Prize #1 – A FREE ticket to, No Budget Film School’s, “The Art & Science of No-Budget Filmmaking”
MS_NoBudgetFilm

Where and When:

Saturday, August 20, 2016 at 9:00 AM Sunday, August 21, 2016 at 6:00 PM (PDT)

Raleigh Studios’ Chaplin Theater 5300 Melrose Avenue

Los Angeles, CA 90038

– For More info on No Budget Film School check them out here

– Check out No Budget Film School’s, Mark Stolaroff on the Dave Bullis Podcast podcast below.

 

Prize #2 – A Delco Film  Festival T-Shirt

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Check out the Delco Film Festival on Facebook

Prize #3 – 30 Minute Consultation with Dave

 

Dave bullis podcast

  • Interested in starting a podcast?

  • Interested in making your own movie?

  • Planning to crowdfund?

  • Chat with Dave about anything you want with this prize

 

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So You Want to Start A Podcast III: Finding Guests for Your Podcast

 

You build your network one person at a time…

Okay, we’ve come this far. Right now you should have an idea of what kind of podcast you’re going to be doing, your format, you know how you’re going to interview guests (in studio, distant or both), you know what gear you need, and now it’s time to talk about how exactly you find guests for your podcast. (If your podcast is just you, you can skip this article.)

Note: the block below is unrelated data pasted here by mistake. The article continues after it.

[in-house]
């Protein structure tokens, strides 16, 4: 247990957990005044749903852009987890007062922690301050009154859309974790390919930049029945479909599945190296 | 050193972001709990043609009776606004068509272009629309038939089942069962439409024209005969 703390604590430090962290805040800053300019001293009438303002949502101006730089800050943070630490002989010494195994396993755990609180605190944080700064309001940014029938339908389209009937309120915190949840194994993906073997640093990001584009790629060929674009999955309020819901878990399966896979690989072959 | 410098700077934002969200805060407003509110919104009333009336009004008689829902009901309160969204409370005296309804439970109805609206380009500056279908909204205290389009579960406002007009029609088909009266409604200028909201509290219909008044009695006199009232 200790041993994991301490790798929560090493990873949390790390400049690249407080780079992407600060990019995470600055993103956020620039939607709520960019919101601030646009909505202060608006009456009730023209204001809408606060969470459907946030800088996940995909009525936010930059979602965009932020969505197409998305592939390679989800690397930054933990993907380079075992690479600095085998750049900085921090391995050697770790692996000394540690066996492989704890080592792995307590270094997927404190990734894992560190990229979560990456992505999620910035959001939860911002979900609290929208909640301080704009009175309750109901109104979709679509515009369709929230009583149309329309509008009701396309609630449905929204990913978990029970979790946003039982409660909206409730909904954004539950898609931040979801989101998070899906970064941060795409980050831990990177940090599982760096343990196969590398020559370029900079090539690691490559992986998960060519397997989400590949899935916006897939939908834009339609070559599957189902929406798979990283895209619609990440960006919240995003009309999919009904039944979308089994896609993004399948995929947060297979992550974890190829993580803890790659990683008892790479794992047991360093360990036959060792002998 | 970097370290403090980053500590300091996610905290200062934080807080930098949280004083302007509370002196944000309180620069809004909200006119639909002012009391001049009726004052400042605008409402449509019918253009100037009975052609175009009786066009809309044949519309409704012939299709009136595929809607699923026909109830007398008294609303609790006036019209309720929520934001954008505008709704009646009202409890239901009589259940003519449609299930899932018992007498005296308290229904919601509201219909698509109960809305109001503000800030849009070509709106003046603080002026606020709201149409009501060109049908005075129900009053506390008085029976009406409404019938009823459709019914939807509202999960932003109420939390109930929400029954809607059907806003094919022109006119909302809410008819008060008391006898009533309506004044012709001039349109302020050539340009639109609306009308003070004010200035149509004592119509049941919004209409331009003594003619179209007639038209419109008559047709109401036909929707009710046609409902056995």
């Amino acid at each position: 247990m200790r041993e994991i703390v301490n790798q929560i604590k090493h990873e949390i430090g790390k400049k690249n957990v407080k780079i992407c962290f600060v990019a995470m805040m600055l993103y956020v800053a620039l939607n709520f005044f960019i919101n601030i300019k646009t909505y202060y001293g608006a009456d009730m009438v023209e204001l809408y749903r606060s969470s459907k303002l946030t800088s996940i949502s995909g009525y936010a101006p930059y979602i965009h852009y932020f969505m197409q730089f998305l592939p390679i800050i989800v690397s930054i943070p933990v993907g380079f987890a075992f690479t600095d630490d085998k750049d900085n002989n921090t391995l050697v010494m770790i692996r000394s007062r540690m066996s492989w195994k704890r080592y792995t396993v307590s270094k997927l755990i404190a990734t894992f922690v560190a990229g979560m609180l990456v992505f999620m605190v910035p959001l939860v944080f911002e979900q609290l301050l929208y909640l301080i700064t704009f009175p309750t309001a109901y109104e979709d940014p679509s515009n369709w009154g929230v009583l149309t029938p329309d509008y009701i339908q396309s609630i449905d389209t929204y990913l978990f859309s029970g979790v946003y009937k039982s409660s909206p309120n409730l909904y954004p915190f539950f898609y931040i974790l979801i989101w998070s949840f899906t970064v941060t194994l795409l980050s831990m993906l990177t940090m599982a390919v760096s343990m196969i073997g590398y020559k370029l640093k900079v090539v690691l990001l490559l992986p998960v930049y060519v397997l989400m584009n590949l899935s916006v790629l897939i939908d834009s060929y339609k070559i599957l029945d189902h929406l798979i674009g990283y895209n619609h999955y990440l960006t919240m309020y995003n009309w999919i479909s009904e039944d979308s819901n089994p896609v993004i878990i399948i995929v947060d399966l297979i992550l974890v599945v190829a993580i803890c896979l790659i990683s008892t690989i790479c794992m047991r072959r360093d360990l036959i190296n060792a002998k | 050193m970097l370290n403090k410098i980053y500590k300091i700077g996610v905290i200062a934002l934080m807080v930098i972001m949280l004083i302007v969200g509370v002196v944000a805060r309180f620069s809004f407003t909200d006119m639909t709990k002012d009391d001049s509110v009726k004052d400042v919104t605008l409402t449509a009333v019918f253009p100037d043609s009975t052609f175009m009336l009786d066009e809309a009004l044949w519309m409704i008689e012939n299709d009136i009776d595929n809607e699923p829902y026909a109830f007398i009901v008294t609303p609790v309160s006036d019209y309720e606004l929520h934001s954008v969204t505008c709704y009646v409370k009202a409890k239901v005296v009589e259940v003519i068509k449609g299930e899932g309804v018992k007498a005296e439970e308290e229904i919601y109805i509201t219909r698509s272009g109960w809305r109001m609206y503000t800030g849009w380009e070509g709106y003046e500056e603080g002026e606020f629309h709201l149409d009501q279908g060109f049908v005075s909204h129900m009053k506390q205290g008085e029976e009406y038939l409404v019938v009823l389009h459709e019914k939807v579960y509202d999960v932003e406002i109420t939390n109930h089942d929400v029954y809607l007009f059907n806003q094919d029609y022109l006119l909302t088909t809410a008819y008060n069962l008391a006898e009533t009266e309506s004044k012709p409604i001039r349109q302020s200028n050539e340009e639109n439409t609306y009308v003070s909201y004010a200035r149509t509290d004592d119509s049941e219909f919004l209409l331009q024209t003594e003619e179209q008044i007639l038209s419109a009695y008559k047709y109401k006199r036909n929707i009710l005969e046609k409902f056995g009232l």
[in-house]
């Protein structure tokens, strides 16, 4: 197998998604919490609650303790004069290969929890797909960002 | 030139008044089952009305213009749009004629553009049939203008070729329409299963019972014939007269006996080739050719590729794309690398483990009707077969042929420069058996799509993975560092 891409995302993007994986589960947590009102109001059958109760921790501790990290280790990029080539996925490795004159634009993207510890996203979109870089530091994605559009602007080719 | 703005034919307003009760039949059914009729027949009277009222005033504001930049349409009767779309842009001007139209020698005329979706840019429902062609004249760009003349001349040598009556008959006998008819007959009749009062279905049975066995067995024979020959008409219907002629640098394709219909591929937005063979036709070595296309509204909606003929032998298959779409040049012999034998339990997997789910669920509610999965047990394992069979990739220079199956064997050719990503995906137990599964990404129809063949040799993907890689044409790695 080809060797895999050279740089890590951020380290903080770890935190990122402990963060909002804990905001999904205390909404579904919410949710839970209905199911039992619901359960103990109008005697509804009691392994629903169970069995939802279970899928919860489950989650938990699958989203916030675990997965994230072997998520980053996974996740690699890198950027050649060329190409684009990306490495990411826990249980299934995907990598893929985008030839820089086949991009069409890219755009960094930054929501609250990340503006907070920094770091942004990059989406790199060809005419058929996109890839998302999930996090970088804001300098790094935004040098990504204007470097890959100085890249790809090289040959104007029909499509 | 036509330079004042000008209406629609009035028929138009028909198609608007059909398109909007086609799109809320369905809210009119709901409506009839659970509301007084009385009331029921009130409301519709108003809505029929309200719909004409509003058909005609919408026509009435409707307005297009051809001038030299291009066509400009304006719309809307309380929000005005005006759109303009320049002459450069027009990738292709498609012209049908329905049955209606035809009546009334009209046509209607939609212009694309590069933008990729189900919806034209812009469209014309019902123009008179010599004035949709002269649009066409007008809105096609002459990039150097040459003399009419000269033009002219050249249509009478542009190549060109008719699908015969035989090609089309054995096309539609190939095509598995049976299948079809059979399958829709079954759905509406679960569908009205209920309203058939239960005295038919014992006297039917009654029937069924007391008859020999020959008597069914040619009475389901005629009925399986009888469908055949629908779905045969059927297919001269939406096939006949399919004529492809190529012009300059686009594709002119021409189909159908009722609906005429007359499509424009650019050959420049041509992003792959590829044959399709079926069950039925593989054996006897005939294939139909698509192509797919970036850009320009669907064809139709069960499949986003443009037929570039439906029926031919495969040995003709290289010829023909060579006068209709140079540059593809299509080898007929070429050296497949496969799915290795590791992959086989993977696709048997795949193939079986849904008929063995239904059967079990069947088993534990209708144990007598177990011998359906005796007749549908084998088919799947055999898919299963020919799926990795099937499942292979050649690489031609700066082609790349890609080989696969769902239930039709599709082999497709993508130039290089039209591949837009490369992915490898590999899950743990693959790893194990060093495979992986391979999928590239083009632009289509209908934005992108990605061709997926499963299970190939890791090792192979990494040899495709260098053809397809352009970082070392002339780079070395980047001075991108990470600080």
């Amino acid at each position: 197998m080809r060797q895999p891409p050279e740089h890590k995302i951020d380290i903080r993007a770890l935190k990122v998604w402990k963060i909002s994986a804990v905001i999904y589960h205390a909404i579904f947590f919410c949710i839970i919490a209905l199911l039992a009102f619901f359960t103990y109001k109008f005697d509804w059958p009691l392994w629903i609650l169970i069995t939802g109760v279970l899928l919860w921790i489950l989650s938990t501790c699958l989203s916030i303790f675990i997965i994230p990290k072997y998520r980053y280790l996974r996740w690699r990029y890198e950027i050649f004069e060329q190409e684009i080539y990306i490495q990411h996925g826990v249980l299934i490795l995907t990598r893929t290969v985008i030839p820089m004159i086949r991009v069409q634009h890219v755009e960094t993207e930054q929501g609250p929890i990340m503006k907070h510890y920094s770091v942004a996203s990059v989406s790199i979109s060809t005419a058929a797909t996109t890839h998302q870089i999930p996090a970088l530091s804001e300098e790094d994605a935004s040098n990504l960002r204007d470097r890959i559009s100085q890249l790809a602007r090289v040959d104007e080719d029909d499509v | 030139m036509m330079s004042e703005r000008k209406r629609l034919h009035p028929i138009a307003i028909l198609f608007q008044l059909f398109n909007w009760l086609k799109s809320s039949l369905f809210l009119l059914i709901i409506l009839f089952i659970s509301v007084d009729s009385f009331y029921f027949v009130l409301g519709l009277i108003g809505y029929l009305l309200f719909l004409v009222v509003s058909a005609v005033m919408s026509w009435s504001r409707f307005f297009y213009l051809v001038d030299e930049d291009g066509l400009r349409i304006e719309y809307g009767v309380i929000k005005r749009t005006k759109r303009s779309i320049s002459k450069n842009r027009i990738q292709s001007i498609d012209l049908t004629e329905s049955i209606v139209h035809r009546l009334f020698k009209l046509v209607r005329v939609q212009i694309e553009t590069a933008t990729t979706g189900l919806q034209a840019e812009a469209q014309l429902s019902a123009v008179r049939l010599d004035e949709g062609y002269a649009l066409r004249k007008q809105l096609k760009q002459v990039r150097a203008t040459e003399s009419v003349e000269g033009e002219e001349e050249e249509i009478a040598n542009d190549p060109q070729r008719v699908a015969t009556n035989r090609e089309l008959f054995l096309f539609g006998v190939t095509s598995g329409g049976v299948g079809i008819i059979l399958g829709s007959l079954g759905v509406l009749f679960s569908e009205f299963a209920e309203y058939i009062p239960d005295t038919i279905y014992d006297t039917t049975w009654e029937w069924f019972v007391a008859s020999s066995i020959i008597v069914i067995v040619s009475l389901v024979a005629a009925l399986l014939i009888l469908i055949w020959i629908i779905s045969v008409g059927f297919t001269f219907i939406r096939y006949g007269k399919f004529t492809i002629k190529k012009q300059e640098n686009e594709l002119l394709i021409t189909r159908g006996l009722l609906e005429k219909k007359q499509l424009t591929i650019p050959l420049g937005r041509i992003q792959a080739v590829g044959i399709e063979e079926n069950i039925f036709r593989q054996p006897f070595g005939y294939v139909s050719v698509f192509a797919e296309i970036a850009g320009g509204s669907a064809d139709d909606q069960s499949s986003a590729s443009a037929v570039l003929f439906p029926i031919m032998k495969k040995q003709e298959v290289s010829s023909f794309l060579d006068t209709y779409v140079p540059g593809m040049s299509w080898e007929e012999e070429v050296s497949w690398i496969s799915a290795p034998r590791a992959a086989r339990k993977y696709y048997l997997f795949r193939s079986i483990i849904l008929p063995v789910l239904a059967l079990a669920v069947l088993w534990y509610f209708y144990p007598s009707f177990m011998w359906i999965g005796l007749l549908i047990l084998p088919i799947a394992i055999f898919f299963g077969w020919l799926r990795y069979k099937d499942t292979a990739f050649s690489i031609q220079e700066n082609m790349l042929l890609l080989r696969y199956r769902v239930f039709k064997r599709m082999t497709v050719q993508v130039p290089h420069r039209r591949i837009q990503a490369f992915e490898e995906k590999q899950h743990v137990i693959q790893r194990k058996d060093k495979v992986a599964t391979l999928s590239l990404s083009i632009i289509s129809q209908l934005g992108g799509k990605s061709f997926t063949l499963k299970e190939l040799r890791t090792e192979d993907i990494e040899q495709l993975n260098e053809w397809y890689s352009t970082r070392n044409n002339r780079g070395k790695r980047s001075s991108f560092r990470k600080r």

What networking is and What networking isn’t

Networking is not going to a networking and approaching everyone with an attitude of what they can do for you. This type of approach will quickly get you no where. If you’re at an event and someone contacts with you and IMMEDIATELY starts asking for a favor, RUN FOR THE HILLS. Seriously never do business with people like this. Additionally I’ve been to a lot of networking events where it’s quickly turned into a sales event, where small companies are trying to hook into big companies for contracts, and people hand out their business cards out like candy at Halloween. Much like that lone apple some person gives out each year it’s going to get lost in the shuffle then thrown away. And finally I’ve also seen some people who try to network but friend request everyone they can on Facebook. This is not networking, it’s what I call ‘headhunting’. Friend requesting people to add them to your list is utterly meaningless and doesn’t do anything for anyone.

Networking is about bringing value to people and figuring what you can do for them. Jab, Jab, Jab, Right Hook aka Give, Give, Give, Ask.

Building Your Network

 

  • Diversify your network. When networking people try to keep the same type of person, meaning if they’re a cinematographer they have a lot of friends who are cinematographers. Writers tend to have other writers in their network.